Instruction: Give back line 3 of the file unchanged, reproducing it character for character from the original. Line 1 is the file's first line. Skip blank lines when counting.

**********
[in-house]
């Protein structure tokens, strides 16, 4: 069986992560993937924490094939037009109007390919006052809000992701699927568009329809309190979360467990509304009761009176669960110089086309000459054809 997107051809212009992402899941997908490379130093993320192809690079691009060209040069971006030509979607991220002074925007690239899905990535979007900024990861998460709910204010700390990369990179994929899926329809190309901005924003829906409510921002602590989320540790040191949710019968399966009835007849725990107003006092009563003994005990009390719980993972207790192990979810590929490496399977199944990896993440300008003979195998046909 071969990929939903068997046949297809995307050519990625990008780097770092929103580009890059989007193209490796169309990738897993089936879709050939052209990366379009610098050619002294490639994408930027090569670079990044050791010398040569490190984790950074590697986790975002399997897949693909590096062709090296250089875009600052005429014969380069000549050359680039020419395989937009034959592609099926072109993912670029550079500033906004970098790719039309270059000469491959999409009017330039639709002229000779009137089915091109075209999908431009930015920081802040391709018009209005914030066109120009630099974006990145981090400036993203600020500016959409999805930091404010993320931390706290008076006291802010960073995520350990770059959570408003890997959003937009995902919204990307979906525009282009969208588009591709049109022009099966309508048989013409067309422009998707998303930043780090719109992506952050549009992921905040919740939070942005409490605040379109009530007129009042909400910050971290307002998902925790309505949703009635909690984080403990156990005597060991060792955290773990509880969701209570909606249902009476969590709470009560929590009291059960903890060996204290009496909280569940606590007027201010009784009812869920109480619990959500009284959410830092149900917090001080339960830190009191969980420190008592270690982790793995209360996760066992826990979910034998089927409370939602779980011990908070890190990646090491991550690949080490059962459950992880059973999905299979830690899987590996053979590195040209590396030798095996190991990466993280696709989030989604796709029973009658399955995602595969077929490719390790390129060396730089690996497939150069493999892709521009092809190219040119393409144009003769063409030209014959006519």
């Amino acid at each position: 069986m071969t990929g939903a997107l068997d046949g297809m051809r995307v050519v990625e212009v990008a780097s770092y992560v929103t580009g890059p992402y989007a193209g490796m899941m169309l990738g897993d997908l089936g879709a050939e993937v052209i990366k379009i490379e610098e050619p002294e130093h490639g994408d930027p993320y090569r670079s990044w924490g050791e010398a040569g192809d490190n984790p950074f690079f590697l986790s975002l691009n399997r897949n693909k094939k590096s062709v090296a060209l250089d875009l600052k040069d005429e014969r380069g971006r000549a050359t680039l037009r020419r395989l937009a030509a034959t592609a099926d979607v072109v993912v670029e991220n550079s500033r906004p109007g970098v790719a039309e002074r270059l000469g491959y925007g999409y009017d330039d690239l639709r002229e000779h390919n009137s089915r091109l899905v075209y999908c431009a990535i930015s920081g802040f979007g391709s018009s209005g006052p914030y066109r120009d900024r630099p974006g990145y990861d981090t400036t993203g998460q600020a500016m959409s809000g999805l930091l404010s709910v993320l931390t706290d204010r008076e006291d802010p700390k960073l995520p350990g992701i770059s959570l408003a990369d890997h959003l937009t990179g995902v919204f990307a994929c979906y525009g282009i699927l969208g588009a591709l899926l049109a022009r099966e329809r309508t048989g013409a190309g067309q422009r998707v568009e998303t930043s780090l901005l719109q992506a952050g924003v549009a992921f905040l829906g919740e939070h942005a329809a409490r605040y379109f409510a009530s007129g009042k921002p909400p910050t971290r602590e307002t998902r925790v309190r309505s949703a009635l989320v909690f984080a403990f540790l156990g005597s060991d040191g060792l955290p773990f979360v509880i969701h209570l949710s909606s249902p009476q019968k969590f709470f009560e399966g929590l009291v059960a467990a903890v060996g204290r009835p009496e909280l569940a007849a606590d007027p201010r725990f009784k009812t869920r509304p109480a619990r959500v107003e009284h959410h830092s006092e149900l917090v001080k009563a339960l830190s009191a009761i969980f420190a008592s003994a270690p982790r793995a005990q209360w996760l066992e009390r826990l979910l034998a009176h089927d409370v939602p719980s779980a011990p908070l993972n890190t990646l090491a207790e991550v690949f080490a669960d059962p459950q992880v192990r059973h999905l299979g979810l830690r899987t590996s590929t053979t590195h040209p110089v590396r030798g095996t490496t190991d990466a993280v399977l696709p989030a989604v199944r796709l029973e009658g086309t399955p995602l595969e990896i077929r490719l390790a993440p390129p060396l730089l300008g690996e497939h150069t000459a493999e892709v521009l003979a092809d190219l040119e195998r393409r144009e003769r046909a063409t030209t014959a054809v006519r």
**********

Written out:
């Amino acid at each position: 069986m071969t990929g939903a997107l068997d046949g297809m051809r995307v050519v990625e212009v990008a780097s770092y992560v929103t580009g890059p992402y989007a193209g490796m899941m169309l990738g897993d997908l089936g879709a050939e993937v052209i990366k379009i490379e610098e050619p002294e130093h490639g994408d930027p993320y090569r670079s990044w924490g050791e010398a040569g192809d490190n984790p950074f690079f590697l986790s975002l691009n399997r897949n693909k094939k590096s062709v090296a060209l250089d875009l600052k040069d005429e014969r380069g971006r000549a050359t680039l037009r020419r395989l937009a030509a034959t592609a099926d979607v072109v993912v670029e991220n550079s500033r906004p109007g970098v790719a039309e002074r270059l000469g491959y925007g999409y009017d330039d690239l639709r002229e000779h390919n009137s089915r091109l899905v075209y999908c431009a990535i930015s920081g802040f979007g391709s018009s209005g006052p914030y066109r120009d900024r630099p974006g990145y990861d981090t400036t993203g998460q600020a500016m959409s809000g999805l930091l404010s709910v993320l931390t706290d204010r008076e006291d802010p700390k960073l995520p350990g992701i770059s959570l408003a990369d890997h959003l937009t990179g995902v919204f990307a994929c979906y525009g282009i699927l969208g588009a591709l899926l049109a022009r099966e329809r309508t048989g013409a190309g067309q422009r998707v568009e998303t930043s780090l901005l719109q992506a952050g924003v549009a992921f905040l829906g919740e939070h942005a329809a409490r605040y379109f409510a009530s007129g009042k921002p909400p910050t971290r602590e307002t998902r925790v309190r309505s949703a009635l989320v909690f984080a403990f540790l156990g005597s060991d040191g060792l955290p773990f979360v509880i969701h209570l949710s909606s249902p009476q019968k969590f709470f009560e399966g929590l009291v059960a467990a903890v060996g204290r009835p009496e909280l569940a007849a606590d007027p201010r725990f009784k009812t869920r509304p109480a619990r959500v107003e009284h959410h830092s006092e149900l917090v001080k009563a339960l830190s009191a009761i969980f420190a008592s003994a270690p982790r793995a005990q209360w996760l066992e009390r826990l979910l034998a009176h089927d409370v939602p719980s779980a011990p908070l993972n890190t990646l090491a207790e991550v690949f080490a669960d059962p459950q992880v192990r059973h999905l299979g979810l830690r899987t590996s590929t053979t590195h040209p110089v590396r030798g095996t490496t190991d990466a993280v399977l696709p989030a989604v199944r796709l029973e009658g086309t399955p995602l595969e990896i077929r490719l390790a993440p390129p060396l730089l300008g690996e497939h150069t000459a493999e892709v521009l003979a092809d190219l040119e195998r393409r144009e003769r046909a063409t030209t014959a054809v006519r």